You keep me accountable. Hopefully, I help keep you inspired. We help each other keep from cooling off.

If I want to stay on fire for Jesus, it is vital that I stay connected with the church – with other believers who know and love Jesus. I must regularly attend a Bible-believing church.

On the days I’m feeling distracted or just worn down by life, connecting with other Christians is critical. It is as soon as I stop attending church – as soon as I stop connecting with other Christians – that I am at great risk of cooling down in my own faith.

So today may I remain intentional to be connected with other Christians. May I not cool down, but stay on fire for Jesus. For He is worthy and the joy and peace He gives only comes when I’m walking close with Him.

May I engage with other Christians with the mindset given in Hebrews 10, that my aim might be to warm others up.

“Let us hold unswervingly to the hope we profess, for He who promised is faithful. And let us consider how we may spur one another on toward love and good deeds, not giving up meeting together, as some are in the habit of doing, but encouraging one another—and all the more as you see the Day approaching.” (Hebrews 10:23-25 NIV)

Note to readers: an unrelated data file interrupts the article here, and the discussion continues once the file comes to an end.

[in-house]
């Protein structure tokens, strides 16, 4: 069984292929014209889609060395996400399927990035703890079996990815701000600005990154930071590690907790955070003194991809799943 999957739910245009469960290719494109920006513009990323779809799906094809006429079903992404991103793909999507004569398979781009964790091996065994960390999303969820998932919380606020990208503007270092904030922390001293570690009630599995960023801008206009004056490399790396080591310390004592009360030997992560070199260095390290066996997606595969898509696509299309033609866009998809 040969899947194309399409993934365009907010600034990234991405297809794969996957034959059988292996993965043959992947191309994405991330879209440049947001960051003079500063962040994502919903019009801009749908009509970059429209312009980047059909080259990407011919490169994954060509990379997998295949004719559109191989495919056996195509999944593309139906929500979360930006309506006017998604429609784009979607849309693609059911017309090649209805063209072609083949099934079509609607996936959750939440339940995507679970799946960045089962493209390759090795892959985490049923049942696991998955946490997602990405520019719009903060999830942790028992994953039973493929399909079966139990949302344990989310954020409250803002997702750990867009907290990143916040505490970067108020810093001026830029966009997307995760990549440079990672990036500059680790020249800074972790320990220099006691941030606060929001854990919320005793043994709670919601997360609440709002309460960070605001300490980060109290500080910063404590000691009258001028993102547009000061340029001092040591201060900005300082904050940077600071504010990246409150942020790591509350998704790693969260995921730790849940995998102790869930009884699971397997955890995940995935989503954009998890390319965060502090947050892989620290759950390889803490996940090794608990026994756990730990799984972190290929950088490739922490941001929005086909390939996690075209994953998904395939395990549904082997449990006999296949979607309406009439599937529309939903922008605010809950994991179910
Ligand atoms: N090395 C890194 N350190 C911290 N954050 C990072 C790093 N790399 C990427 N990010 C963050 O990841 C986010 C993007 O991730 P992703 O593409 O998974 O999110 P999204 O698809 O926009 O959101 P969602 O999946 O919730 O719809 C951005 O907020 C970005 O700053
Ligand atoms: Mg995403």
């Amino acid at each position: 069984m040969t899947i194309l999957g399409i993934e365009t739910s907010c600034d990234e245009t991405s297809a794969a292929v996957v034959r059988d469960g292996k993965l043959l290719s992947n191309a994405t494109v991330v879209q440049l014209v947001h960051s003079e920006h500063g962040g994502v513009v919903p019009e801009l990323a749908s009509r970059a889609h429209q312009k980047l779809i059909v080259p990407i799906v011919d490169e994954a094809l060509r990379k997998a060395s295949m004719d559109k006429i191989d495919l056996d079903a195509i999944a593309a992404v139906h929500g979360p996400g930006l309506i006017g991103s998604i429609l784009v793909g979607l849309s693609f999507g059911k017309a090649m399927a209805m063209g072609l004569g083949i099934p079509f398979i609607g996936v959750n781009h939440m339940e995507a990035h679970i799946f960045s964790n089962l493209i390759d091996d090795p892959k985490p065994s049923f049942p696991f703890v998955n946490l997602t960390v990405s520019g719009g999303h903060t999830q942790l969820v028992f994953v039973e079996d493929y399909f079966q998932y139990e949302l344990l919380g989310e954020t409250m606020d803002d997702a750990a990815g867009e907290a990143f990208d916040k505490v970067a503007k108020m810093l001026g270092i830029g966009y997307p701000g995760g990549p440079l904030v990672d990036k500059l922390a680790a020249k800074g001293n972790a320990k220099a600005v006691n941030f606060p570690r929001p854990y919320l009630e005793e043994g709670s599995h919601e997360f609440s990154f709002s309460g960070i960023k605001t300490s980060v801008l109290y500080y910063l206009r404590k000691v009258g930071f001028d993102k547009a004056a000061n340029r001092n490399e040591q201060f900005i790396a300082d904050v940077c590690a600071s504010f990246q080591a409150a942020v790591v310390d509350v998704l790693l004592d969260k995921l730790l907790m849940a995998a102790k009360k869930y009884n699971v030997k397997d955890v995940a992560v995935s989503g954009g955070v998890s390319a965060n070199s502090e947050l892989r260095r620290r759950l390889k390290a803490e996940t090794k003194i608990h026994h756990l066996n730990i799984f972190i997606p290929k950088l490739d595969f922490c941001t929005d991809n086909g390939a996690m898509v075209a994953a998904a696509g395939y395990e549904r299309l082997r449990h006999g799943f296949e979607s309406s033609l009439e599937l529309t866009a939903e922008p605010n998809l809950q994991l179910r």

Add A Little – 1 Year Old Curriculum – Intro

Parent / Teacher Guide



Why name a curriculum “Add A Little”? Because that’s exactly what this curriculum is designed to do – add a little enhancement to your child’s development by providing ideas and activities for you to do with them. This light curriculum was developed with the busy parent or caretaker in mind. It is divided into monthly units of repeatable activities.


Activities For 1 Year Olds

Every 1 year old develops at a different pace. The Add A Little 1 Year Old Curriculum is designed to be easily adapted to your toddler’s developmental level and interests. Units 1-5 target children aged 12-18 months while units 6-10 focus more on activities of interest to children aged 18-23 months. Units 11-12 are optional Christmas and Easter themed units designed to hold appeal for ages 12-23 months.

Check out the Tips for Success below.



To keep things easier for you, most of the materials used in the Add A Little 1 Year Old Curriculum are things you likely already have or can access inexpensively. Some activities call for recyclables. If you don’t already, I recommend washing and collecting various recyclable items since they can make excellent toys. More specifically, recyclable materials you will need this year include: